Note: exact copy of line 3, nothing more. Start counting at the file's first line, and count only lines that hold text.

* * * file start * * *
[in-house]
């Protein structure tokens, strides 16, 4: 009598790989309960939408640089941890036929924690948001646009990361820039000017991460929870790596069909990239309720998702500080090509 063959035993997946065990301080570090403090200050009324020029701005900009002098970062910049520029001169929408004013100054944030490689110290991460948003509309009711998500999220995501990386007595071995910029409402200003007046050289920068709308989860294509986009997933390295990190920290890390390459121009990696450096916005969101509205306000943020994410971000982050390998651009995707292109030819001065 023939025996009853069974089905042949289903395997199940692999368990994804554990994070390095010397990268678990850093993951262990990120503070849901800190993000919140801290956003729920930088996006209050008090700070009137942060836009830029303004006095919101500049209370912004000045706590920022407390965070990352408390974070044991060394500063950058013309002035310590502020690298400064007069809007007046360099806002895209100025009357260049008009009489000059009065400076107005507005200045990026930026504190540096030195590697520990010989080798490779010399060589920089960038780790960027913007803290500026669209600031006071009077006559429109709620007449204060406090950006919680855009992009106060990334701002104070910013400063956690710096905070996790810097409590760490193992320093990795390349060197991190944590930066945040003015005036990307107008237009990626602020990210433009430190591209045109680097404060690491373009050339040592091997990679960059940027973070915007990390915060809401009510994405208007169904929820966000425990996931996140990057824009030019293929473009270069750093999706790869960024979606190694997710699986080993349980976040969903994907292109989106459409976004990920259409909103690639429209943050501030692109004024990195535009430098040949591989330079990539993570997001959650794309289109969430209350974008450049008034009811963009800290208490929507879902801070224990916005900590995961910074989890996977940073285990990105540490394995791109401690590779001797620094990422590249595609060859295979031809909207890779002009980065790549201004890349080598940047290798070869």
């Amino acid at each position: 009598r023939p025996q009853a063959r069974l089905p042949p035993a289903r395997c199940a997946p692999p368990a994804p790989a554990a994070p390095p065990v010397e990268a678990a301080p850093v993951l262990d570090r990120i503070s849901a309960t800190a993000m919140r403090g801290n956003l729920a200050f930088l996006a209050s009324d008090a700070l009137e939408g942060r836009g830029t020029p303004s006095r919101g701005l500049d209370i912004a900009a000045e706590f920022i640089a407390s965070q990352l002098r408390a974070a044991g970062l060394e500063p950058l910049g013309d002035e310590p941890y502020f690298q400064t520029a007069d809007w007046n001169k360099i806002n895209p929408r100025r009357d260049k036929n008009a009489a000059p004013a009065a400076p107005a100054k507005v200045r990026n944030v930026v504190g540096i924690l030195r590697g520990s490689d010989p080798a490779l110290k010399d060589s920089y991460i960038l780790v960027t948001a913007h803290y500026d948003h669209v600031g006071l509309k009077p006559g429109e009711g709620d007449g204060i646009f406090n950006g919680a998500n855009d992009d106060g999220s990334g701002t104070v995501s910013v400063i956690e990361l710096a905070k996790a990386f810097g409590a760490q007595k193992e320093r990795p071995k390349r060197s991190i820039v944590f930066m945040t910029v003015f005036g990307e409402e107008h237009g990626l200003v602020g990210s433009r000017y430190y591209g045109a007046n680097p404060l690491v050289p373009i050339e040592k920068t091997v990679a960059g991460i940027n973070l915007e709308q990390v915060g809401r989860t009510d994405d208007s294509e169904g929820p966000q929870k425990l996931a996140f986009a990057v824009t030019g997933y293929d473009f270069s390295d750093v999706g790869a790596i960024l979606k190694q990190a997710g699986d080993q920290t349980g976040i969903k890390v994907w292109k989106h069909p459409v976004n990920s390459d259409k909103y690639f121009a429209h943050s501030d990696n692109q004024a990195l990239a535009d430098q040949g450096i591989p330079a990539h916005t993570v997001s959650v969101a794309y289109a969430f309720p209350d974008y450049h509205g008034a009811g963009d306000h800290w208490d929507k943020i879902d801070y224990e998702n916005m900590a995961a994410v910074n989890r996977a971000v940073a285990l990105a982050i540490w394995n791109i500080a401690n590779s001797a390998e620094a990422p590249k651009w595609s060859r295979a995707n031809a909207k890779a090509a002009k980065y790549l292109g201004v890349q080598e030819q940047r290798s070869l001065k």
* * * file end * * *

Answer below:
């Amino acid at each position: 009598r023939p025996q009853a063959r069974l089905p042949p035993a289903r395997c199940a997946p692999p368990a994804p790989a554990a994070p390095p065990v010397e990268a678990a301080p850093v993951l262990d570090r990120i503070s849901a309960t800190a993000m919140r403090g801290n956003l729920a200050f930088l996006a209050s009324d008090a700070l009137e939408g942060r836009g830029t020029p303004s006095r919101g701005l500049d209370i912004a900009a000045e706590f920022i640089a407390s965070q990352l002098r408390a974070a044991g970062l060394e500063p950058l910049g013309d002035e310590p941890y502020f690298q400064t520029a007069d809007w007046n001169k360099i806002n895209p929408r100025r009357d260049k036929n008009a009489a000059p004013a009065a400076p107005a100054k507005v200045r990026n944030v930026v504190g540096i924690l030195r590697g520990s490689d010989p080798a490779l110290k010399d060589s920089y991460i960038l780790v960027t948001a913007h803290y500026d948003h669209v600031g006071l509309k009077p006559g429109e009711g709620d007449g204060i646009f406090n950006g919680a998500n855009d992009d106060g999220s990334g701002t104070v995501s910013v400063i956690e990361l710096a905070k996790a990386f810097g409590a760490q007595k193992e320093r990795p071995k390349r060197s991190i820039v944590f930066m945040t910029v003015f005036g990307e409402e107008h237009g990626l200003v602020g990210s433009r000017y430190y591209g045109a007046n680097p404060l690491v050289p373009i050339e040592k920068t091997v990679a960059g991460i940027n973070l915007e709308q990390v915060g809401r989860t009510d994405d208007s294509e169904g929820p966000q929870k425990l996931a996140f986009a990057v824009t030019g997933y293929d473009f270069s390295d750093v999706g790869a790596i960024l979606k190694q990190a997710g699986d080993q920290t349980g976040i969903k890390v994907w292109k989106h069909p459409v976004n990920s390459d259409k909103y690639f121009a429209h943050s501030d990696n692109q004024a990195l990239a535009d430098q040949g450096i591989p330079a990539h916005t993570v997001s959650v969101a794309y289109a969430f309720p209350d974008y450049h509205g008034a009811g963009d306000h800290w208490d929507k943020i879902d801070y224990e998702n916005m900590a995961a994410v910074n989890r996977a971000v940073a285990l990105a982050i540490w394995n791109i500080a401690n590779s001797a390998e620094a990422p590249k651009w595609s060859r295979a995707n031809a909207k890779a090509a002009k980065y790549l292109g201004v890349q080598e030819q940047r290798s070869l001065k």